A message consists of a fixed-length header, followed by avariable-length header, followed by a variable - length dataportion. The header includes the length of message and two mailboxnames. When a message is sent, one mailbox is name is message send mailbox and where it is received is called message receive mailbox.The variable part of a message is a list of typed data items. Each entry in the list has a type, size and value. The type of objects specified in the message is important.
Most communications circuits perform functions described in the physical and data link and data link layer of the OSI Model. There are two general strategies for communicating over a physical link: Asynchronous and Synchronous. Each has it's advantages and disadvantages.
Sending data encoded into your signal requires that the sender and receiver are both using the same enconding/decoding method, and know where to look in the signal to find data. Asynchronous systems do not send separate information to indicate the encoding or clocking information. The receiver must decide the clocking of the signal on it's own. This means that the receiver must decide where to look in the signal stream to find ones and zero es, and decide for it self where each individual bit stops and starts. This information is not in the data in the signal sent from transmit tingunit.
When the receiver of a signal carrying information has to derive how that signal is organized without consulting the transmittingdevice, it is called asynchronous communication. In short, the two ends do not synchronize the connection before communicating. Asynchronous communication is more efficient when there is low loss and low error rates over the transmission medium because no data is not retransmitted. In addition, there is no time spent at the beginning of setting up the connection. One side simply transmits,and the other does it's best to receive.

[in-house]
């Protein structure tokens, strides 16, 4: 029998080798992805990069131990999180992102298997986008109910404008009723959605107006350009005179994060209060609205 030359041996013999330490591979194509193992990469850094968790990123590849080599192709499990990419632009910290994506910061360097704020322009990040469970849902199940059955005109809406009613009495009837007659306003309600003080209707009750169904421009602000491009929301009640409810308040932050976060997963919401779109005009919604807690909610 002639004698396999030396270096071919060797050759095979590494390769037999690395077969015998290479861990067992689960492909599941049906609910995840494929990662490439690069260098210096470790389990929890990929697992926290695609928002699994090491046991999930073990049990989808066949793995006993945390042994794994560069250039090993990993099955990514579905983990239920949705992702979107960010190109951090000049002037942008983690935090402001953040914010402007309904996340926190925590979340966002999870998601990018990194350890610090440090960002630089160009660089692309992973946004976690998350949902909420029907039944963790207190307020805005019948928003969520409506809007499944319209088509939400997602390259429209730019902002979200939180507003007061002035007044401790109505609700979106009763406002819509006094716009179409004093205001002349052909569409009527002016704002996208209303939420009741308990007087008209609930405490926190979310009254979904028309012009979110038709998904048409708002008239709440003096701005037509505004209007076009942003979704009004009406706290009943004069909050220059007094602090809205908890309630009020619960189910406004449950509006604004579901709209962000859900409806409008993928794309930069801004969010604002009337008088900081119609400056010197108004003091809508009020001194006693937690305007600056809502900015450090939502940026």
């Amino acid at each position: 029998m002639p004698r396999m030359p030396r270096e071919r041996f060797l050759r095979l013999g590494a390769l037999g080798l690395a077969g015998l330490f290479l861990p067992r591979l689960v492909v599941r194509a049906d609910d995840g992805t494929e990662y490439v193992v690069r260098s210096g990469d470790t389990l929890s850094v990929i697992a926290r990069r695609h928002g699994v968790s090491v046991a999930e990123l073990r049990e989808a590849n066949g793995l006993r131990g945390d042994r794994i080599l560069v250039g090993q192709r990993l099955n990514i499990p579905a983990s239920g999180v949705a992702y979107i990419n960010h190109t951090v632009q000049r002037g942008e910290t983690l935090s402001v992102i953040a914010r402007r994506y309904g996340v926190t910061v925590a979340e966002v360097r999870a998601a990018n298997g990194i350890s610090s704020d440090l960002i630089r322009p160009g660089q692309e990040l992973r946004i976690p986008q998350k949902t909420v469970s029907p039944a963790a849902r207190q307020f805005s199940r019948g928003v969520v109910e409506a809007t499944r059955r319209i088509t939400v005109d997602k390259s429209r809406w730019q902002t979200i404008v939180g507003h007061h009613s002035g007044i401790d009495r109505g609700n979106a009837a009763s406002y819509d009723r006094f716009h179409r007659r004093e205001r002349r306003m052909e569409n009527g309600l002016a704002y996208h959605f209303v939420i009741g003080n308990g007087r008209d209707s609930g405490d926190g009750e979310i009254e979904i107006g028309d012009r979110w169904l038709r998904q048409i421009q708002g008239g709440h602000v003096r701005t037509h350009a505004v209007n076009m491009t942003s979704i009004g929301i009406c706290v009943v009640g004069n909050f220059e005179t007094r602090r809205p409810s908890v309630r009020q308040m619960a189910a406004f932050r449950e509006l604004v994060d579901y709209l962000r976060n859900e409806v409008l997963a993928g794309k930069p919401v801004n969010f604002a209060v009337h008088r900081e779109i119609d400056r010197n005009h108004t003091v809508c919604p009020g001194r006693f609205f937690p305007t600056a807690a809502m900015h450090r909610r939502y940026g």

Synchronous systems negotiate the connection at the data-linklevel before communication begins. Basic synchronous systems will synchronize two clocks before transmission, and reset their numeric counters for errors etc. More advanced systems may negotiate things like error correction and compression.
It is possible to have both sides try to synchronize the connection at the same time. Usually, there is a process to decide which end should be in control. Both sides can go through a lengthynegotiation cycle where they exchange communications parameters and status information. Once a connection is established, thetransmitter sends out a signal, and the receiver sends back dataregarding that transmission, and what it received. This takes longer on low error-rate lines, but is highly efficient in systems where the transmission medium it self (an electric wire, radio signal or laser beam) is not particularly reliable.
Synchronous communication tools removed the geographical barriers. Asynchronous communication tools remove both the geographical and temporal barriers. A side from making the communication that much more accessible, removal of the temporal barrier also has a side effect.